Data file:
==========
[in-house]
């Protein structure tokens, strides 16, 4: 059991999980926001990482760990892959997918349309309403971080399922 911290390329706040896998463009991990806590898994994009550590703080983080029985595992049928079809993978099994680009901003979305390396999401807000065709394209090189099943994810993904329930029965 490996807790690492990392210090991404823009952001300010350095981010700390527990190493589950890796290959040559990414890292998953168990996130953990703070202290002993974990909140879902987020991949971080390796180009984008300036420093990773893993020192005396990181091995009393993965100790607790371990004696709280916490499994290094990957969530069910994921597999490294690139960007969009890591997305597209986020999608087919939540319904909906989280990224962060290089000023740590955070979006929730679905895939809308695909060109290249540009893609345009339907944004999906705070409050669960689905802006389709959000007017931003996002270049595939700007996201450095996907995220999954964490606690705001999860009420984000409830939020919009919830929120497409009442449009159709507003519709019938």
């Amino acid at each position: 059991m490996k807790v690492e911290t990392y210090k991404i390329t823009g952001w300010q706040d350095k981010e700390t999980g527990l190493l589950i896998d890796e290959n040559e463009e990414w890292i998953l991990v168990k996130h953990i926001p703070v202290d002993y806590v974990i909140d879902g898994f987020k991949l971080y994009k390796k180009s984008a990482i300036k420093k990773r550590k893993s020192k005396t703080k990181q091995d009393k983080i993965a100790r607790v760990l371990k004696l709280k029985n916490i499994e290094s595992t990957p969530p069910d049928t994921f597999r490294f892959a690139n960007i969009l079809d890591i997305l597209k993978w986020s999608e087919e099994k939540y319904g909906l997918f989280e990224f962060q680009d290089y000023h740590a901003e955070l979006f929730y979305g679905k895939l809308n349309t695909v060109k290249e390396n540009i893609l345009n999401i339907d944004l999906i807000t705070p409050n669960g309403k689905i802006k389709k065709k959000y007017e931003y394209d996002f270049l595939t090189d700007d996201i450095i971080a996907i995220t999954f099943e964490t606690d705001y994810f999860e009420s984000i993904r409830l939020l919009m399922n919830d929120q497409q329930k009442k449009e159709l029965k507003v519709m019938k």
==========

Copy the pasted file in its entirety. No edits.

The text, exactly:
[in-house]
């Protein structure tokens, strides 16, 4: 059991999980926001990482760990892959997918349309309403971080399922 911290390329706040896998463009991990806590898994994009550590703080983080029985595992049928079809993978099994680009901003979305390396999401807000065709394209090189099943994810993904329930029965 490996807790690492990392210090991404823009952001300010350095981010700390527990190493589950890796290959040559990414890292998953168990996130953990703070202290002993974990909140879902987020991949971080390796180009984008300036420093990773893993020192005396990181091995009393993965100790607790371990004696709280916490499994290094990957969530069910994921597999490294690139960007969009890591997305597209986020999608087919939540319904909906989280990224962060290089000023740590955070979006929730679905895939809308695909060109290249540009893609345009339907944004999906705070409050669960689905802006389709959000007017931003996002270049595939700007996201450095996907995220999954964490606690705001999860009420984000409830939020919009919830929120497409009442449009159709507003519709019938």
């Amino acid at each position: 059991m490996k807790v690492e911290t990392y210090k991404i390329t823009g952001w300010q706040d350095k981010e700390t999980g527990l190493l589950i896998d890796e290959n040559e463009e990414w890292i998953l991990v168990k996130h953990i926001p703070v202290d002993y806590v974990i909140d879902g898994f987020k991949l971080y994009k390796k180009s984008a990482i300036k420093k990773r550590k893993s020192k005396t703080k990181q091995d009393k983080i993965a100790r607790v760990l371990k004696l709280k029985n916490i499994e290094s595992t990957p969530p069910d049928t994921f597999r490294f892959a690139n960007i969009l079809d890591i997305l597209k993978w986020s999608e087919e099994k939540y319904g909906l997918f989280e990224f962060q680009d290089y000023h740590a901003e955070l979006f929730y979305g679905k895939l809308n349309t695909v060109k290249e390396n540009i893609l345009n999401i339907d944004l999906i807000t705070p409050n669960g309403k689905i802006k389709k065709k959000y007017e931003y394209d996002f270049l595939t090189d700007d996201i450095i971080a996907i995220t999954f099943e964490t606690d705001y994810f999860e009420s984000i993904r409830l939020l919009m399922n919830d929120q497409q329930k009442k449009e159709l029965k507003v519709m019938k």